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Roof Insulation Systems

ROOF INSULATION SYSTEMS

Roof insulation performs two basic functions:

  • Acts as a thermal barrier for the top of the building.
  • Serves as the base for the roof system.

Secondary functions include:

  • Enhancing drainage through the use of tapered insulation systems and stiffened roof decks.

Poly-Isocyanurate (ISO)

Far and away the most common roof insulation installed, ISO is available in flat or tapered panels and is the base for many roof systems with an average LTTR value of 5.56 per 1″ of product. Polyisocyanurate features a closed cell ISO core integrally laminated to fiber reinforced felt factors. ISO has a perforated facer on one side for use with hot asphalt applied systems while the non-perforated side is for use with single-ply systems.

PROS

  • High R value of 5.5 per inch and good compressive strength. Excellent dimensional stability and very lightweight.

CONS

  • Contains CFCs or HCFCs which may be released into the environment, causing ozone depletion. It is also expensive in comparison to other insulations. Contains a petroleum by-product increasingly in demand worldwide, resulting in availability problems and lengthy lead times for orders.

Perlite

Perlite insulation is a rigid board insulation available in 2″ x 4″ or 4″ x 4″ panels. The panels are composed of expanded volcanic glass and wood fibers bonded with asphaltic binders. Until the late 1990’s, perlite was the most common insulation used in roofing. Perlite insulation is gradually being phased out of the commercial roofing industry due to its low R-value of 2.78 per inch and tendency to absorb moisture has diminished its frequency of use.

PROS

  • Perlite has an excellent fire protection resistance rating. It also has good compressive strength which allows normal roof foot traffic. It also has great dimensional stability and the ability to absorb outgassing common in foam and ISO insulations.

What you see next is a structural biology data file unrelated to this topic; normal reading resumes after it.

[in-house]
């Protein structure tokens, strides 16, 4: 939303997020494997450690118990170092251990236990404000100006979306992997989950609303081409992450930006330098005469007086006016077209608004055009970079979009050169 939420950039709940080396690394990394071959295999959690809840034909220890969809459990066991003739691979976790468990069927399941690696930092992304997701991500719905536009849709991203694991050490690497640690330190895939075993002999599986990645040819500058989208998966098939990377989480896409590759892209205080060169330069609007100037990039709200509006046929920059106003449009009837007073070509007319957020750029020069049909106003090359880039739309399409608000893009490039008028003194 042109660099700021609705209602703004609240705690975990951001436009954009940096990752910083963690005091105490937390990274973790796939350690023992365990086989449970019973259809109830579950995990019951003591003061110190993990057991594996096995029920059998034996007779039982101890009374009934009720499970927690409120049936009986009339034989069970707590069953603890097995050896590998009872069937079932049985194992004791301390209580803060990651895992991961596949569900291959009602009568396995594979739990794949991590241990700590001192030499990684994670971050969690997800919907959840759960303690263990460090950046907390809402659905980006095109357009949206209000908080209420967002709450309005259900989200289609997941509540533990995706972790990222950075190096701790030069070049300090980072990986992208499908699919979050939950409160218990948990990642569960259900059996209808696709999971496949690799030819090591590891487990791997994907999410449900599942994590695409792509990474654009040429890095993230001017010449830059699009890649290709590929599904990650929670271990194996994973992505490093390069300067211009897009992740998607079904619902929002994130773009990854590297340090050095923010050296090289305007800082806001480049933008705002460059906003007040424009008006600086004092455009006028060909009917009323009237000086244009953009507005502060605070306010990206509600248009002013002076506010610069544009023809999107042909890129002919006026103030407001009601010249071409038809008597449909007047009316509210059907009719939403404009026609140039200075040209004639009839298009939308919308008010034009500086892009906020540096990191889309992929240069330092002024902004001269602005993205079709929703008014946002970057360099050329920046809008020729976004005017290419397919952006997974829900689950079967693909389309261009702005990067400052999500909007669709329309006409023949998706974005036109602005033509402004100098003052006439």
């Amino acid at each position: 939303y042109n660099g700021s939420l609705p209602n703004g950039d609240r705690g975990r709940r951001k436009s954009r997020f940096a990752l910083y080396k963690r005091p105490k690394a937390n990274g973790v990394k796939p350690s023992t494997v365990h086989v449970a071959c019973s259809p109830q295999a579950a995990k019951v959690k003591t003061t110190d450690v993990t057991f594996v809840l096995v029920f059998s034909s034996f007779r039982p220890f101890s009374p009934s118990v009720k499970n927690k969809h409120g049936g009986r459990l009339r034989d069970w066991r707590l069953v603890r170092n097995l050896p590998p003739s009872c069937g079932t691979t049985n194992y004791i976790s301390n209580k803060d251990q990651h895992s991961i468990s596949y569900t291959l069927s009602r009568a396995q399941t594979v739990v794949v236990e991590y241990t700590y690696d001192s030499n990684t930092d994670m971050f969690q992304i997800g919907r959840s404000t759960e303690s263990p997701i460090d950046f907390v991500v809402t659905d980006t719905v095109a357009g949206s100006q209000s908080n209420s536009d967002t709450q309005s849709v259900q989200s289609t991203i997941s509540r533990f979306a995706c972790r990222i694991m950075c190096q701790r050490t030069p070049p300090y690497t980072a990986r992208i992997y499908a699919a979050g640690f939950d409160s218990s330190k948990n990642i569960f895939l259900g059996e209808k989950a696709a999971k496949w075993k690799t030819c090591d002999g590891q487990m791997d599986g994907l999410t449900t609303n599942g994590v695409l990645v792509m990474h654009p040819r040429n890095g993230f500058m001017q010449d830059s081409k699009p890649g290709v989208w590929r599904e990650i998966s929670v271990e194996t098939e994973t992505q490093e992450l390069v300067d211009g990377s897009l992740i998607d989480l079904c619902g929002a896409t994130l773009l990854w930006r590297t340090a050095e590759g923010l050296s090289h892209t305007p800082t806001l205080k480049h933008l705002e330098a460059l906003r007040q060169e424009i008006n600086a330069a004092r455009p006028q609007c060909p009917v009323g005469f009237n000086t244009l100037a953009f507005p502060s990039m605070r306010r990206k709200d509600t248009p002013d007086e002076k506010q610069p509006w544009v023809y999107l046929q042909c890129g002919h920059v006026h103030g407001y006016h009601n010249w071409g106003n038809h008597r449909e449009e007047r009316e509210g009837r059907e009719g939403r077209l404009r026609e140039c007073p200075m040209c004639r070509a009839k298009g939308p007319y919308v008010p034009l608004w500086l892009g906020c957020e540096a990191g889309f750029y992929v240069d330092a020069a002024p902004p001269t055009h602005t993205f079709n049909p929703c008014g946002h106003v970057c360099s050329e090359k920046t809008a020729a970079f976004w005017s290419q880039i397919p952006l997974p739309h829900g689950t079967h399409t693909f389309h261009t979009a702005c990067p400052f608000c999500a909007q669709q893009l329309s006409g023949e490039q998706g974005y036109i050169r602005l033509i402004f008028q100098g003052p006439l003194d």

CONS

  • Very friable and relatively easy to break panels. Complete deterioration when in contact with moisture. Low R value and poor tensile strength.
  • Low wind uplift rating

Expanded/Extruded Polystyrene

As the lead times required for isocyanurate insulation increases, EPS has risen as a low-cost alternative for roofing insulation. Both types are manufactured from polystyrene, one as a fused board made of beads while the second is formed from a molten sheet pressed into shape.

Pros

  • Dimensionally stable with lower water absorption.
  • Extremely lightweight, minimizing roof dead loads.
  • Easy to handle, cut, and form.
  • The extruded form is used widely as a base for architectural shapes at wall parapets.
  • Decent R values, between 4-5 depending on type.
  • Relatively inexpensive

Cons

  • Poor fire resistance
  • Low compressive strength equates with poor wind load resistance
  • Releases potentially toxic combustion product if ignited

Dens-Deck

Dens-Deck is an ever increasingly popular roof insulating product in roof assemblies. It is the roofing version of an exterior board used most commonly as an exterior stucco backer board. This board is a mold resistant roof panel that consists of a moisture-resistant, non-combustible core of specially treated gypsum with glass mat facings.

Pros

  • Approved by all manufacturers.
  • Highest performance rating for fire, wind uplift, and moisture resistance.

Cons

  • Very heavy board increases handling costs and deck requirements.
  • Difficult to cut and form
  • Primed version must be used in hot applications to avoid blistering membrane.
  • Low R value

Wood Fiber

It is the oldest type designed for roofing. It is normally found in a “high density” form and is inexpensive and durable. It is also often used as a cover board over ISO in hot applications to reduce outgassing.

Pros

  • Durable, easy to handle, and relatively easy to cut and form.
  • Decent compressive strength provides reasonable wind uplift ratings.

Cons

  • Dimensionally unstable in contact with moisture.
  • Rapid deterioration when wet, also providing possible medium for mold growth.
  • Poor fire rating with low R value of 1.9 per inch.

Each project and roof assembly has its own subtle differences that may lend itself to a particular size, type, or thickness of insulation. Additionally, the expense at insulation should be cost-factored in comparison to your cooling bill over the expected life of the assembly to determine the most effective insulation for a particular project. Your contractor, consultant, or manufacturer can all play vital roles in helping with the final decision based on R value needs, anticipated length of ownership, and local codes.

 

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